Ultimately both the cliff and incremental vesting schedule are negotiable with no fixed position. It's not uncommon to forego the cliff, effectively giving the founder credit for work already completed.
The leaver provisions, as the name suggests, determine what will happen to the founder shares if a founder leaves the business prior to the completion of the vesting schedule. When a founder leaves the company, the starting position is to have the unvested portion of their shares returned to (by being repurchased by) the company either automatically or at the option of the company for nominal or nil value. Any vested shares remain property and under the full control of the founder, subject to the constitutional documents of the company.
In practise these provisions are often heavily negotiated. What happens if the founder is forced out or leaves for an entirely valid reason? What happens if the company is sold or becomes publicly listed before the vesting schedule expires? In such circumstances, does the founder then lose the right to any unvested shares? The leaver provisions effectively reconcile this position.
Common practise is to negotiate objective scenarios where the founder is a 'bad leaver' or a 'good leaver’, the determination of which establishes the portion of the founder shares subject to any repurchase right and crucially, at what price.
Examples of what may constitute a bad leaver include being fired for cause, such as fraud, theft, dishonesty or a material breach of a founder's employment contract, or voluntary resignation by the founder before the expiry of the vesting schedule. A good leaver could be a founder who leaves for ‘good reason’ due to sickness, disability or family-related emergencies or is simply designated a good leaver by the directors of the company.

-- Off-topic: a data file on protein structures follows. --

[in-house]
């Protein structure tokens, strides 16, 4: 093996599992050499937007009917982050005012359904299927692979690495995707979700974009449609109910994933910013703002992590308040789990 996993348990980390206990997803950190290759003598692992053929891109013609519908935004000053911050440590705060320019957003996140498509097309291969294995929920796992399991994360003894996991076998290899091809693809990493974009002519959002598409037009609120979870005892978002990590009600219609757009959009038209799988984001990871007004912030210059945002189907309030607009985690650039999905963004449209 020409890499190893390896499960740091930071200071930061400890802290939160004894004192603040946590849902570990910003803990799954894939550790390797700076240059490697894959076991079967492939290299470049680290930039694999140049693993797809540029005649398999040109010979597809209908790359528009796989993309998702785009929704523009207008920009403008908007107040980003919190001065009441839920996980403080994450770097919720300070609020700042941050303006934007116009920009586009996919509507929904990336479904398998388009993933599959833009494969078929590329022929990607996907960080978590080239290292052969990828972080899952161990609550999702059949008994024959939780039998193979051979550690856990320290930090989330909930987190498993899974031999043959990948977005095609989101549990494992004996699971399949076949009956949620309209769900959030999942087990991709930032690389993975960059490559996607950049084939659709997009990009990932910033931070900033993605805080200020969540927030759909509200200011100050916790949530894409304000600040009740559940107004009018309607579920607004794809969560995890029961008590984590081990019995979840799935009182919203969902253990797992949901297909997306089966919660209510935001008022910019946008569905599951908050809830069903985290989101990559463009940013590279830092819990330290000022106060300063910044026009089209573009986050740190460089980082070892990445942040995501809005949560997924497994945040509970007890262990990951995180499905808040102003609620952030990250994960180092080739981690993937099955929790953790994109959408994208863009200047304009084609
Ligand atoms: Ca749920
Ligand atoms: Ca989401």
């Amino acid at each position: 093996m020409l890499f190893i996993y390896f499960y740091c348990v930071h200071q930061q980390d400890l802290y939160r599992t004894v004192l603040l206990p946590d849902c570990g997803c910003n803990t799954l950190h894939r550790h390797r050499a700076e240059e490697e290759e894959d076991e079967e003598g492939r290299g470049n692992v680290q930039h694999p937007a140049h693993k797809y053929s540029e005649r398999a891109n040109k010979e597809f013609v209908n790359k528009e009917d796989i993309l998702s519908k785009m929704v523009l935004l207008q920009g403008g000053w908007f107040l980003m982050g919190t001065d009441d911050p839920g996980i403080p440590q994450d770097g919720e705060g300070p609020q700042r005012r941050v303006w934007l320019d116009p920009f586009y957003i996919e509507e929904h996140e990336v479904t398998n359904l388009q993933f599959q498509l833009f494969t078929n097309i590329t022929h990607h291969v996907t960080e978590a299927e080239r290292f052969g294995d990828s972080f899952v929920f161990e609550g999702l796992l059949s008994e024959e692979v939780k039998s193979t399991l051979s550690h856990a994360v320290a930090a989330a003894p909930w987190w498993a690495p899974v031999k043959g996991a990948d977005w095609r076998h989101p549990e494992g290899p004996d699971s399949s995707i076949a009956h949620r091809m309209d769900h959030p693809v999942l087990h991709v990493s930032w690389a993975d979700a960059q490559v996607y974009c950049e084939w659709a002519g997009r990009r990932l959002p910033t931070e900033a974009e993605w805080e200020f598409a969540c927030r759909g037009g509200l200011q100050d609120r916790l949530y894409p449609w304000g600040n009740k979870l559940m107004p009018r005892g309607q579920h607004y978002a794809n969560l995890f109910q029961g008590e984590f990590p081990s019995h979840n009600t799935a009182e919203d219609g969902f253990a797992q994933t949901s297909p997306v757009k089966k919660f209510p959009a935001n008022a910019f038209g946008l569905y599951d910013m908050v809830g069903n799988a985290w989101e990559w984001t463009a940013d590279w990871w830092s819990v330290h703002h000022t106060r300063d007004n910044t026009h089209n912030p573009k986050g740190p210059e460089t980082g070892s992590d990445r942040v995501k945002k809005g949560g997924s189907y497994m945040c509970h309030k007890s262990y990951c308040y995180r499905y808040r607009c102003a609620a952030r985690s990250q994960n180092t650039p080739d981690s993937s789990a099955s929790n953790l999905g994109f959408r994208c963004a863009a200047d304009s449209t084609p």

There are several variations to the standard approach to clawbacks. For example, in certain circumstances vested shares may still be repurchased if the founder is a bad leaver for a fair value or a discount. In other circumstances if the founder is a bad leaver, investors may require that the company has the option to purchase the entirety of the founder’s equity for nil value, regardless of whether any of the founder shares have vested or not, although this approach is heavily contested by founders.
What happens when a founder's vesting schedule is fundamentally interrupted? The most common example is where the company is acquired prior to the completion of the vesting schedule. In such circumstances, most recognise that the founder has taken the company through its life cycle and should be rewarded. To accommodate this, all remaining unvested shares will immediately vest subject to a triggering event. There are two varieties of founder vesting acceleration, aptly known as single trigger and double trigger acceleration.
Single trigger accelerates the vesting schedule upon the occurrence of a single event, most commonly being the sale of the company. Double trigger, as the name implies, requires a second triggering event, typically the termination of a founder's employment by the company within a fixed amount of time from the first trigger.
Until recently, double trigger acceleration was primarily used in US-led transactions, however it's become more utilised as the market becomes more investor friendly. The underlying principle is to incentivise a founder to stay with the company post-acquisition in order to ensure that the business will be maintained as a going concern after it is acquired, thereby enhancing the appeal of a given business to potential acquirers.
Founder share vesting and repurchase provisions are often one of the most contentious items negotiated at any investment round given the difficulty of striking a balance between a founder’s ability to realise a return on what could be years of hard work invested into the growth of a business, with the long-term alignment between the economic and governance interests of the existing shareholders.